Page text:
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Abordo v. State Department of Public Safety

United States District Court, D. Hawaii

April 10, 2019

CURTIS M. ABORDO, Plaintiff,
v.
STATE OF HAWAI‘I, DEPARTMENT OF PUBLIC SAFETY, Defendant.

          ORDER (1) GRANTING APPLICATION TO PROCEED WITHOUT PREPAYMENT OF FEES OR COSTS; AND (2) DISMISSING COMPLAINT IN PART WITH PARTIAL LEAVE TO AMEND [1]

          Derrick K. Watson, United States District Judge.

         On March 13, 2019, Plaintiff Curtis M. Abordo, proceeding pro se, filed a Complaint against the State of Hawai‘i Department of Public Safety (DPS), in which he appears to allege violations of certain constitutional rights by DPS. Dkt. No. 1. At the same time, Abordo filed an application to proceed in forma pauperis (“IFP Application”).[2] Dkt. No. 2.

         I. Abordo's IFP Application

         Federal courts can authorize the commencement of any suit without prepayment of fees or security by a person who submits an affidavit that demonstrates an inability to pay. See 28 U.S.C. § 1915(a)(1). While Section 1915(a) does not require a litigant to demonstrate absolute destitution, Adkins v. E.I. Du Pont de Nemours & Co., 335 U.S. 331, 339 (1948), the applicant must nonetheless show that he is “unable to pay such fees or give security therefor, ” 28 U.S.C. § 1915(a).

         Here, Abordo has made the required showing under Section 1915(a). In the IFP Application, Abordo states that he receives social security disability payments in the amount of $669.[3] Abordo further states that he does not receive any other income, he has no things of value, and has no money in a checking or savings account. Abordo also reports monthly expenses of $600 for rent.

         In light of these figures, it appears that Abordo's income falls below the poverty threshold identified by the Department of Health and Human Services' (“HHS”) 2019 Poverty Guidelines. See HHS Poverty Guidelines, available at: https://aspe.hhs.gov/poverty-guidelines. In addition, it appears that Abordo has no assets sufficient to provide security. As a result, the Court GRANTS the IFP Application, Dkt. No. 2.

         II. Screening of Abordo's Complaint

         The Court liberally construes a pro se Complaint. Eldridge v. Block, 832 F.2d 1132, 1137 (9th Cir. 1987). However, the Court cannot act as counsel for a pro se litigant or supply the essential elements of a claim. Pliler v. Ford, 542 U.S. 225, 231 (2004); Ivey v. Bd. of Regents of Univ. of Alaska, 673 F.2d 266, 268 (9th Cir. 1982).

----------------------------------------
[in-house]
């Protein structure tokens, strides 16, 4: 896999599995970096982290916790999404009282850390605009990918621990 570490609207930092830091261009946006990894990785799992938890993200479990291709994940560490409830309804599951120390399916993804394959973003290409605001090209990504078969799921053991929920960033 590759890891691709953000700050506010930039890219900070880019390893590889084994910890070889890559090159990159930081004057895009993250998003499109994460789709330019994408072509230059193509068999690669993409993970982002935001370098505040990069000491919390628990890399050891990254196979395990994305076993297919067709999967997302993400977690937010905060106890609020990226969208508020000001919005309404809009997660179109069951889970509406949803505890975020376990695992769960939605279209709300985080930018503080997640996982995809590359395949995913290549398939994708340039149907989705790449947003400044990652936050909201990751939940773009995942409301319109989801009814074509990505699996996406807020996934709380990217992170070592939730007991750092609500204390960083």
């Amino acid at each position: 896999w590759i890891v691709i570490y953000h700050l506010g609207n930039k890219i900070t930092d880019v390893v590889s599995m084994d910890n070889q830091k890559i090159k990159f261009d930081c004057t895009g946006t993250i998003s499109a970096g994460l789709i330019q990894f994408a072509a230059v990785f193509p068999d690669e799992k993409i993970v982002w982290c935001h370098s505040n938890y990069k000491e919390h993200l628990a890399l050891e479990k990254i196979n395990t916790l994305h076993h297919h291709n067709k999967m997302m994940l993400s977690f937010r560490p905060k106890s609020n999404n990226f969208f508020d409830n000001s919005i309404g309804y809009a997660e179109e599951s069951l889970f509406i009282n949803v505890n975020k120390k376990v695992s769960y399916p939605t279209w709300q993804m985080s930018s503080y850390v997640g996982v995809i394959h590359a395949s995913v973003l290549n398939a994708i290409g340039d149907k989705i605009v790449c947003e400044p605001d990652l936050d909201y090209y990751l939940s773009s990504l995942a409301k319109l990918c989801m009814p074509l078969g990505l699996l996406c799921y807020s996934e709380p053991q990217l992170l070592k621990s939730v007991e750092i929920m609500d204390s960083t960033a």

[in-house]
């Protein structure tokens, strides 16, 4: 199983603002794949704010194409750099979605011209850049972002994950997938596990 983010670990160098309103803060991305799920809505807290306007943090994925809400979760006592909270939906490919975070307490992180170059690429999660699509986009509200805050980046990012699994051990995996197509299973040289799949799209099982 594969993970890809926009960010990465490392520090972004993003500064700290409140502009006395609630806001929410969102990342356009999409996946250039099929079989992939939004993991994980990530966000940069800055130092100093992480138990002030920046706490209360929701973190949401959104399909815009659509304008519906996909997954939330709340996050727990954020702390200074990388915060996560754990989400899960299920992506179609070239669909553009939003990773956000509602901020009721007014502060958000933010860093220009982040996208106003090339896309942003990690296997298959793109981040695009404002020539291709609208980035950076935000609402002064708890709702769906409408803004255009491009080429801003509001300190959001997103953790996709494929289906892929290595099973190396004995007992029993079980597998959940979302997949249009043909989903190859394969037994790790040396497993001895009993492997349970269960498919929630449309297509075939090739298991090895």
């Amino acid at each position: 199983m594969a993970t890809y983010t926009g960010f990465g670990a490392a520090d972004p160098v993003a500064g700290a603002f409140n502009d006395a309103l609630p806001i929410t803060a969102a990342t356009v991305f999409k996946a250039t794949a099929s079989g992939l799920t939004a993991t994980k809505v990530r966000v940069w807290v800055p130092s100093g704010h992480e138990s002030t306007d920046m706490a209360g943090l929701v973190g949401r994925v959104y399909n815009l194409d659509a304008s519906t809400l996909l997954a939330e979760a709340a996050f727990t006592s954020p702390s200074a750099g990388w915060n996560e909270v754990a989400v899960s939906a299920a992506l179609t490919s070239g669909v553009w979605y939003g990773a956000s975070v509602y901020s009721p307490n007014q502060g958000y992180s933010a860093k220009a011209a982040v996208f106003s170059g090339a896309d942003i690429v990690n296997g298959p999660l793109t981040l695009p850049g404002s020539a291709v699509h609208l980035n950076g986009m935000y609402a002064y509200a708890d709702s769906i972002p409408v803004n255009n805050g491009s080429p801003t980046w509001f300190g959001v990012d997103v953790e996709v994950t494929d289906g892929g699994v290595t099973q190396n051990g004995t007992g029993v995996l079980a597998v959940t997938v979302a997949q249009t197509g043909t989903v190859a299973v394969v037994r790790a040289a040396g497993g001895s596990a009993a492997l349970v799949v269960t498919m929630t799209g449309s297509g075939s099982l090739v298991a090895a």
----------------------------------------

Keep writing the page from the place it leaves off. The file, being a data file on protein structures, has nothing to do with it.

In the Complaint, one factual source appears to provide the basis for all of Abordo's claims. More specifically, Abordo alleges that, in 2014, he completed serving a period of probation. Despite this, he alleges that, on March 11, 2017, DPS illegally arrested him for violating the probation that he had fully served. Due to that alleged event, Abordo appears to allege that various constitutional rights were violated. The Court addresses those claims below to the extent they can be discerned.[4]

         1. Fourth Amendment

         The Complaint alleges that Abordo was falsely imprisoned and unlawfully detained. A claim for false imprisonment and/or false arrest, ordinarily, falls under the Fourth Amendment. See Fayer v. Vaughn, 649 F.3d 1061, 1064 (9th Cir. 2011) (applying Fourth Amendment principles to claims of false arrest and false imprisonment). “For both false arrest and false imprisonment, the essential elements are (1) the detention or restraint of one against his will, and (2) the unlawfulness of such detention or restraint.” Reed v. City & Cty. of Honolulu, 873 P.2d 98, 109 (Haw. 1994) (quotation, internal quotation, and alteration omitted). The existence of probable cause to arrest, though, is a defense to any such claim. Id.; Fayer, 649 F.3d at 1064-65. “Probable cause exists when the facts and circumstances within one's knowledge and of which one has reasonably trustworthy information are sufficient in themselves to warrant a person of reasonable caution to believe that an offense has been committed. This requires more than a mere suspicion but less than a certainty.” State v. Maganis, 123 P.3d 679, 681 (Haw. 2005) (quotation and emphasis omitted); see also Fayer, 649 F.3d at 1064.

         Here, the Complaint appears to allege a Fourth Amendment violation. In Hawai‘i, “[u]pon the termination of the period of the probation or the earlier discharge of the defendant, the defendant shall be relieved of any obligations imposed by the order of the court and shall have satisfied the disposition of the court….” Haw. Rev. Stat. § 706-630. Abordo alleges that he was arrested for violating his probation, even though he had “fully served” his probation at the time. Thus, at the time of arrest, there was no probable cause that Abordo had violated his probation, assuming the truth of the allegations.

         The Court acknowledges that the factual allegations in the Complaint are sparse, and there very likely is more to the story than that which is contained within the four corners of the Complaint.[5] Nonetheless, for present purposes, the Complaint alleges a plausible claim of false arrest/false imprisonment and, despite the paucity of facts, puts DPS on notice of a Fourth Amendment claim. As a result, for screening purposes, the Court does not dismiss this claim.

         2. Fi ...


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